Featured Research

from universities, journals, and other organizations

Diagnosing diseases with smartphones in real time

Date:
March 10, 2014
Source:
University of Houston
Summary:
A disease diagnostic system is being developed that offers results that could be read using only a smart phone and a $20 lens attachment. This new device relies on specific chemical interactions that form between something that causes a disease -- a virus or bacteria, for example -- and a molecule that bonds with that one thing only, like a disease-fighting antibody.

Left: The system being developed by UH Cullen College of Engineering researchers diagnoses disease by blocking holes with pathogens and some other connected material, in this case silver particles, preventing light from shining through. Right: This is a close-up of nanoholes blocked by these particles.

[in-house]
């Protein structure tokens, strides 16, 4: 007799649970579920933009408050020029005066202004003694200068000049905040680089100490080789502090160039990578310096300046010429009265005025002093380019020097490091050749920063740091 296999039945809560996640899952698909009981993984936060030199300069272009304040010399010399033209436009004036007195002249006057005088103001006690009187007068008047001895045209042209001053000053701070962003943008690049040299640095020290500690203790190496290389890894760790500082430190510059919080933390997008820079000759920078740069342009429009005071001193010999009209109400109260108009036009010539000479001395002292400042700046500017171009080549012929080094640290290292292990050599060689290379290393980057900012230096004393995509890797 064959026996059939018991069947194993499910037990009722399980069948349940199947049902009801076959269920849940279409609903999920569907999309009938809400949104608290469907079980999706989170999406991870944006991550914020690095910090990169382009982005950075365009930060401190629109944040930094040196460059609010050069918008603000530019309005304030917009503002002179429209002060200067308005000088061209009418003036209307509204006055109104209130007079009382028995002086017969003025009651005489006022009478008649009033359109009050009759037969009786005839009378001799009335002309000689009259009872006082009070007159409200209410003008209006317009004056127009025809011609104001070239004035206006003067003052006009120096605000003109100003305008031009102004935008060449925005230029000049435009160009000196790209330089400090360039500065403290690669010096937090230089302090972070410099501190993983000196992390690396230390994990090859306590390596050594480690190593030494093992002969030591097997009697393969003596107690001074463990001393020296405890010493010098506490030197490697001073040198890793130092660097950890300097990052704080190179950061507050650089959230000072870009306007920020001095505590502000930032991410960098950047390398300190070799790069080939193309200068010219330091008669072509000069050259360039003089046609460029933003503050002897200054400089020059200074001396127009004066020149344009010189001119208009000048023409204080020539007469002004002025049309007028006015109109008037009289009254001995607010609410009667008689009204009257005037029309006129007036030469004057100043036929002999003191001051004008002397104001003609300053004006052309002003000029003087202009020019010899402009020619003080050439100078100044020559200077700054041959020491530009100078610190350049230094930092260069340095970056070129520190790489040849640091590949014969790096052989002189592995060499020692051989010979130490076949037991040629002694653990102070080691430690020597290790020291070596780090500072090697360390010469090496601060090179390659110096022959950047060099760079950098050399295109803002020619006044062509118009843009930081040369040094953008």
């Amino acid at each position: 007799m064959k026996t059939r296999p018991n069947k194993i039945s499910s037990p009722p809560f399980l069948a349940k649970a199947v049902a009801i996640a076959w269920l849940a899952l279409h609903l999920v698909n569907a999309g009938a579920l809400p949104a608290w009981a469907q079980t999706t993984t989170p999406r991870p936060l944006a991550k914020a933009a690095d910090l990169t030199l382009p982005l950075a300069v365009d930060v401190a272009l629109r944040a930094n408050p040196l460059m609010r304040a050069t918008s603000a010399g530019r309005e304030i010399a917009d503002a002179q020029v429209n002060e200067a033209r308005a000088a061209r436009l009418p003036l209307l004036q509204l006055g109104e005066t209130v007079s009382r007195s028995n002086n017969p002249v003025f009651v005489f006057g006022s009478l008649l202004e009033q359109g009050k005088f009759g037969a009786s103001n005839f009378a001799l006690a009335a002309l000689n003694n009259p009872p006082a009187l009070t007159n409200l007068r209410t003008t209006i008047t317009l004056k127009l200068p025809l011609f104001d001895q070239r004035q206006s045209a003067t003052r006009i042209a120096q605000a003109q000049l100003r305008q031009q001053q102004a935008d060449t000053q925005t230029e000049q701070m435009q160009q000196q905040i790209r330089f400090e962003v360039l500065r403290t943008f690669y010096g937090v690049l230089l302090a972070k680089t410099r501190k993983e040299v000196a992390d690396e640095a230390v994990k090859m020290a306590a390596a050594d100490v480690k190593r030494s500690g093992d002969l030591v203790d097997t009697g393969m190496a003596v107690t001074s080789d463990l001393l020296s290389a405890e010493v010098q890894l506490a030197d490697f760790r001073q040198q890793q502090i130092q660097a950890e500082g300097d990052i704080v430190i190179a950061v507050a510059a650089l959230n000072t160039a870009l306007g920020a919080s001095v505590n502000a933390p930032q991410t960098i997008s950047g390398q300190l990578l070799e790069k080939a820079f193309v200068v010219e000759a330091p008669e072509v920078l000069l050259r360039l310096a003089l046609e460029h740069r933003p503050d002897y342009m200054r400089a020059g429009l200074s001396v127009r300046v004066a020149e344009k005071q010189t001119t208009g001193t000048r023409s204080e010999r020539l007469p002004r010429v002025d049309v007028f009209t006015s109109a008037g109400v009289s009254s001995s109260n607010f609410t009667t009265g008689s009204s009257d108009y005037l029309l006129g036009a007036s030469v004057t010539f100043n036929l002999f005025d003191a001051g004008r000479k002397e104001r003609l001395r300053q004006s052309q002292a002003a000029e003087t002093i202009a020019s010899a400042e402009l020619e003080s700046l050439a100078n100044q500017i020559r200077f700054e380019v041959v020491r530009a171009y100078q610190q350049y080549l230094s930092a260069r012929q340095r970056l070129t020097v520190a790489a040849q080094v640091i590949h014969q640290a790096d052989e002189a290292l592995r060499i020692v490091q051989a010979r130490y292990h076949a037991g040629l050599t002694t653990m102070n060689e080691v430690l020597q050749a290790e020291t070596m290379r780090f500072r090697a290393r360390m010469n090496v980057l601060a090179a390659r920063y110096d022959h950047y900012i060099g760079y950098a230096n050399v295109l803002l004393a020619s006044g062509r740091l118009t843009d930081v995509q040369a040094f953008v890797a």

Credit: Jiming Bao Research Group

Smartphones are capable of giving us directions when we're lost, sending photos and videos to our friends in mere seconds, and even helping us find the best burger joint in a three-mile radius. But University of Houston researchers are using smartphones for another very important function: diagnosing diseases in real time.

The researchers are developing a disease diagnostic system that offers results that could be read using only a smartphone and a $20 lens attachment.

The system is the brainchild of Jiming Bao, assistant professor of electrical and computer engineering, and Richard Willson, Huffington-Woestemeyer Professor of Chemical and Biomolecular Engineering. It was created through grants from the National Institutes of Health and The Welch Foundation, and was featured in February in ACS Photonics.